As far as the clean tones go, they do sound great, but you will be very limited in regards to how much you get to tweak the sound of the amp itself.
However, both programs can actually work together, meaning that you can configure an amp in BIAS amp exactly how you want it and then use BIAS FX to add effects to it.
The feature that sets BIAS FX II apart from most other amp sim plugins out there, is that you can split the signal into two different amplifiers, add effects to each of them and blend them back together.
This gives you a lot of customization options.
With BIAS FX II you will be able to control the mic placement, as well as choose from a couple different microphones, and you can also select hundreds of different speakers to be used in the cabinets.
Their latest addition are the Celestion speakers, and these sound fantastic!
Now, BIAS FX II does use quite a lot of CPU power, way more than BIAS Amp or Amplitube, and the interface feels a bit slow and clunky, which is also another reason I use AMP II a lot more.
I would recommend BIAS FX II over BIAS Amp II to anyone who is looking for simplicity, since the amp customization is much more limited, and to anyone who needs to add effects.
Find out more about BIAS FX here.
Note: Both the demo versions of BIAS AMP II and FX II can be downloaded for free and used for free for an unlimited amount of time.
However, every 3 or 4 minutes you will hear a high-pitched sound on BIAS FX, and the sound will be cut off for 5 sec or so in BIAS Amp.
Amplitube 4 ($149.99)
Even though Amplitube 4 might be a bit more on the pricier side than other amp sims, I’ve always thought that it excels at creating great-sounding clean tones.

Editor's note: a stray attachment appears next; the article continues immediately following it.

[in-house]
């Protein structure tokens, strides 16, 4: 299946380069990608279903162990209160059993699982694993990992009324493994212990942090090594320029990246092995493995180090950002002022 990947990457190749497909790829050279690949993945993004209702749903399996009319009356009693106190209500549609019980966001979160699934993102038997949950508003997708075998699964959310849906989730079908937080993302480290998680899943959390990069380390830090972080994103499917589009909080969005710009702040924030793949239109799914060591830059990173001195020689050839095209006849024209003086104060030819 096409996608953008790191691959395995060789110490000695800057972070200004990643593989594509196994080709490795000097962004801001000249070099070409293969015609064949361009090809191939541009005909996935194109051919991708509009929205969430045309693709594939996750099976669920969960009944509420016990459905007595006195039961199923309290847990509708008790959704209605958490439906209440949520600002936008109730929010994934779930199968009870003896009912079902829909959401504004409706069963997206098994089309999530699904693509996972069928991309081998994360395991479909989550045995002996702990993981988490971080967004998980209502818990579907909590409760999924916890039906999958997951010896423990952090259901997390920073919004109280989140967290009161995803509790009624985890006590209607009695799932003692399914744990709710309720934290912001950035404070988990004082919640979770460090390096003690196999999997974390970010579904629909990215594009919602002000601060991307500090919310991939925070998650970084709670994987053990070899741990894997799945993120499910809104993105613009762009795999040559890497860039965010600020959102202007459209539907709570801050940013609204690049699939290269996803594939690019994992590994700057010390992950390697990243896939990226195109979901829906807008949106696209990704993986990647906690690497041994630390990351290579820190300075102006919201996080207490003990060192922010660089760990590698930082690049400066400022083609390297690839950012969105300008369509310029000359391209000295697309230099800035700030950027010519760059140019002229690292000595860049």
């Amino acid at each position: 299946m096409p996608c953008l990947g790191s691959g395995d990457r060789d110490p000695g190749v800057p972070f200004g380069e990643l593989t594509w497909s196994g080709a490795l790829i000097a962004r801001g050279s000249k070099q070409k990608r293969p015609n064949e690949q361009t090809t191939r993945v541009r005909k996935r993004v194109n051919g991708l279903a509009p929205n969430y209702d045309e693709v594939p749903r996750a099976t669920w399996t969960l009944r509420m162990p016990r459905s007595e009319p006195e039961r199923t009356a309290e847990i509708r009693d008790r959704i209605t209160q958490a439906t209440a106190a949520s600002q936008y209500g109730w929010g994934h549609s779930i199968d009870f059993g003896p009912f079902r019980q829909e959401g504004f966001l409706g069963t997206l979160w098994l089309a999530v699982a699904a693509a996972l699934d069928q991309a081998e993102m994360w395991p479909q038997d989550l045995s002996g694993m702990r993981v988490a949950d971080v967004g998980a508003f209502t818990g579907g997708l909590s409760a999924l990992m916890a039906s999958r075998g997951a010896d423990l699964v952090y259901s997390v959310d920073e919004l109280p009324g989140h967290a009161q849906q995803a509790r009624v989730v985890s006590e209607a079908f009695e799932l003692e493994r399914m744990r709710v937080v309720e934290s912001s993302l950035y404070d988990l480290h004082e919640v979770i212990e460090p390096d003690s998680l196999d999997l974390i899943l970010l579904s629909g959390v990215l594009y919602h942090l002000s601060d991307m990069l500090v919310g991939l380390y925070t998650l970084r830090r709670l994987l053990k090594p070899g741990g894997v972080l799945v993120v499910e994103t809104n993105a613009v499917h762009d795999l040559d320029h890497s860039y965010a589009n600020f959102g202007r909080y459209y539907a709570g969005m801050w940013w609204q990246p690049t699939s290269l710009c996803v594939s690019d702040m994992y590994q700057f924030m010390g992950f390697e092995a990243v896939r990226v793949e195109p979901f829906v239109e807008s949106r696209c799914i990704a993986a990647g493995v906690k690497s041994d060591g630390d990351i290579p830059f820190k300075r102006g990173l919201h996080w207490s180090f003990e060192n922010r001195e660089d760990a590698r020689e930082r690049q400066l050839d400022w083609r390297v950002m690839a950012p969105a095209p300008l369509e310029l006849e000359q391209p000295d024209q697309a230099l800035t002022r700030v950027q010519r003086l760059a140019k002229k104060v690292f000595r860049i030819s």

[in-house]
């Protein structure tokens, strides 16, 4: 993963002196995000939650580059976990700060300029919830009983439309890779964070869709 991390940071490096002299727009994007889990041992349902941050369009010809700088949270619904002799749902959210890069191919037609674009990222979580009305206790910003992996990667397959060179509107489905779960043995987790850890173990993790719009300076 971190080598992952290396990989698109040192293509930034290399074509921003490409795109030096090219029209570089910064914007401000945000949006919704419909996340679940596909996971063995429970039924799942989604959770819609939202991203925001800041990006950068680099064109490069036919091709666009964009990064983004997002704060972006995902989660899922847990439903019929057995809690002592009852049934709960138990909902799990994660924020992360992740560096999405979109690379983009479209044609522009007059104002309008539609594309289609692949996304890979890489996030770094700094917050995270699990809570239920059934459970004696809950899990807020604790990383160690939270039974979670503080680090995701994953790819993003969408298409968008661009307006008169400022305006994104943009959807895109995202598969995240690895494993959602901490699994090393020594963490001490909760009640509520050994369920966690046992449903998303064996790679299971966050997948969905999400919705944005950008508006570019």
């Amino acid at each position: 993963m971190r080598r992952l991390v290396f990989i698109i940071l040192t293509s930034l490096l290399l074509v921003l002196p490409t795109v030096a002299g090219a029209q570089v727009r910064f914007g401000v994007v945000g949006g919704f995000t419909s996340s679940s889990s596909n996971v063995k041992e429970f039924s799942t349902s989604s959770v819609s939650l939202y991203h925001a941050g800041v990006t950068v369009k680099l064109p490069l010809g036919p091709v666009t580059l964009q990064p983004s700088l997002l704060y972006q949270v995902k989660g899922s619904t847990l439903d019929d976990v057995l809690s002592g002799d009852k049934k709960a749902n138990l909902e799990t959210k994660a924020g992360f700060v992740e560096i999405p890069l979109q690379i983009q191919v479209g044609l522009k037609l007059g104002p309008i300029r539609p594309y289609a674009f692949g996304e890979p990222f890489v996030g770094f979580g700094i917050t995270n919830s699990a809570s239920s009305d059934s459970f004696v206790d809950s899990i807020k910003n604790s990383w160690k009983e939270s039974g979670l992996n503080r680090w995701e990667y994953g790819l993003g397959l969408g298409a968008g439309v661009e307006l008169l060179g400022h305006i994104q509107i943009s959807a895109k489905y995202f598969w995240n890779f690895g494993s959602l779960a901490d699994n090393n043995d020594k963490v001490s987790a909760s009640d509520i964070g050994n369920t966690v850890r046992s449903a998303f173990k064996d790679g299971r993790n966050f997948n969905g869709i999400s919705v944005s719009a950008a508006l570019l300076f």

It might not be AS realistic as BIAS Amp II, at least not to my ears, but it certainly sounds great.
Now, Amplitube 4 has one advantage over BIAS Amp II which is that it comes with all the effects already built in, meaning that despite not letting you customize the amp sound as much, you can definitely add other effects directly on the software itself.
When you purchase Amplitube 4 you get a total of 10 Stompboxes, 9 Amps, 10 Cabinets, 29 speaker models, 4 microphones, 2 rack effects units, and 2 tuners.
If this isn’t enough, which I believe it should be, especially if you’re only after clean jazzy tones, you can purchase more individual components on their custom shop.
Also, if you’re looking for some awesome clean tones, then check the official Fender Amp collection that Amplitube has to offer.
The feature that sets Amplitube 4 apart from all the other amp sims is the “Cab Room”.
The Cab Room lets you customize every aspect of how the cabinet sounds; from 3D mic placement and choosing the microphone types, to being able to choose each individual speaker inside of the cabinet, as well as selecting the room the cabinet is recorded in, and much more.